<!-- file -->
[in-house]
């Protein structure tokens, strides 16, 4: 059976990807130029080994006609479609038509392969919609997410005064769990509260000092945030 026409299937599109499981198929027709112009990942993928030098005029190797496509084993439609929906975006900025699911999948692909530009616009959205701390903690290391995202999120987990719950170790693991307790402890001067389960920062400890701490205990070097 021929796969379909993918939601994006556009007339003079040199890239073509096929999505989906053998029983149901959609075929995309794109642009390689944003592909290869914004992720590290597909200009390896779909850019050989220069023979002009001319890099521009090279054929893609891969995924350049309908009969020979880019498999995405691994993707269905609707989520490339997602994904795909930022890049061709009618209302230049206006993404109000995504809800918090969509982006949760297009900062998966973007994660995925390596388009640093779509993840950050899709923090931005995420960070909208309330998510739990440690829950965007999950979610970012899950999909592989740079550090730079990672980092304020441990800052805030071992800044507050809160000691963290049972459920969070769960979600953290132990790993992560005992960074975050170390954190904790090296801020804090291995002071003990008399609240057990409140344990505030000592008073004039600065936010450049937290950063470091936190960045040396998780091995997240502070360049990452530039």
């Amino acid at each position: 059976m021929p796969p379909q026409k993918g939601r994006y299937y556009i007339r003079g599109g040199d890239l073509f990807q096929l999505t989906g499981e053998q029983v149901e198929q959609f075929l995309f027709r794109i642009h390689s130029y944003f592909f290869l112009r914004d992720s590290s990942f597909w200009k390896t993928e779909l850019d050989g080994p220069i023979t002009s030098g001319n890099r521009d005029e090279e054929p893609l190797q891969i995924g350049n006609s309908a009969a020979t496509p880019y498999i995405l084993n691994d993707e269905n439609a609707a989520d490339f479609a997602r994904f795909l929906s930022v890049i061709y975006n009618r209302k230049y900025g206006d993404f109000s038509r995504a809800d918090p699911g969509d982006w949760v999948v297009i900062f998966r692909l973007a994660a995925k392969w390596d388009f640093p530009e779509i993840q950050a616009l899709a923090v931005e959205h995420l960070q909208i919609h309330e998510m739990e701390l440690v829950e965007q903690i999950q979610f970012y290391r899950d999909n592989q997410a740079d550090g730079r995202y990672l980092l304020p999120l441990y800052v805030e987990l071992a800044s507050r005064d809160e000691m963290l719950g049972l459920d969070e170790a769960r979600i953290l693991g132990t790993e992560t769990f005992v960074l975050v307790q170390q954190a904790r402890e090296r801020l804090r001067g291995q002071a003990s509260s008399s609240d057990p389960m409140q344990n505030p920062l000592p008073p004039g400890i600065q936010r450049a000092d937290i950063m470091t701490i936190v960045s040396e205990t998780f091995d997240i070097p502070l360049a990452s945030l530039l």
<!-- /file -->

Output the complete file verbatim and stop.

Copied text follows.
[in-house]
């Protein structure tokens, strides 16, 4: 059976990807130029080994006609479609038509392969919609997410005064769990509260000092945030 026409299937599109499981198929027709112009990942993928030098005029190797496509084993439609929906975006900025699911999948692909530009616009959205701390903690290391995202999120987990719950170790693991307790402890001067389960920062400890701490205990070097 021929796969379909993918939601994006556009007339003079040199890239073509096929999505989906053998029983149901959609075929995309794109642009390689944003592909290869914004992720590290597909200009390896779909850019050989220069023979002009001319890099521009090279054929893609891969995924350049309908009969020979880019498999995405691994993707269905609707989520490339997602994904795909930022890049061709009618209302230049206006993404109000995504809800918090969509982006949760297009900062998966973007994660995925390596388009640093779509993840950050899709923090931005995420960070909208309330998510739990440690829950965007999950979610970012899950999909592989740079550090730079990672980092304020441990800052805030071992800044507050809160000691963290049972459920969070769960979600953290132990790993992560005992960074975050170390954190904790090296801020804090291995002071003990008399609240057990409140344990505030000592008073004039600065936010450049937290950063470091936190960045040396998780091995997240502070360049990452530039």
């Amino acid at each position: 059976m021929p796969p379909q026409k993918g939601r994006y299937y556009i007339r003079g599109g040199d890239l073509f990807q096929l999505t989906g499981e053998q029983v149901e198929q959609f075929l995309f027709r794109i642009h390689s130029y944003f592909f290869l112009r914004d992720s590290s990942f597909w200009k390896t993928e779909l850019d050989g080994p220069i023979t002009s030098g001319n890099r521009d005029e090279e054929p893609l190797q891969i995924g350049n006609s309908a009969a020979t496509p880019y498999i995405l084993n691994d993707e269905n439609a609707a989520d490339f479609a997602r994904f795909l929906s930022v890049i061709y975006n009618r209302k230049y900025g206006d993404f109000s038509r995504a809800d918090p699911g969509d982006w949760v999948v297009i900062f998966r692909l973007a994660a995925k392969w390596d388009f640093p530009e779509i993840q950050a616009l899709a923090v931005e959205h995420l960070q909208i919609h309330e998510m739990e701390l440690v829950e965007q903690i999950q979610f970012y290391r899950d999909n592989q997410a740079d550090g730079r995202y990672l980092l304020p999120l441990y800052v805030e987990l071992a800044s507050r005064d809160e000691m963290l719950g049972l459920d969070e170790a769960r979600i953290l693991g132990t790993e992560t769990f005992v960074l975050v307790q170390q954190a904790r402890e090296r801020l804090r001067g291995q002071a003990s509260s008399s609240d057990p389960m409140q344990n505030p920062l000592p008073p004039g400890i600065q936010r450049a000092d937290i950063m470091t701490i936190v960045s040396e205990t998780f091995d997240i070097p502070l360049a990452s945030l530039l």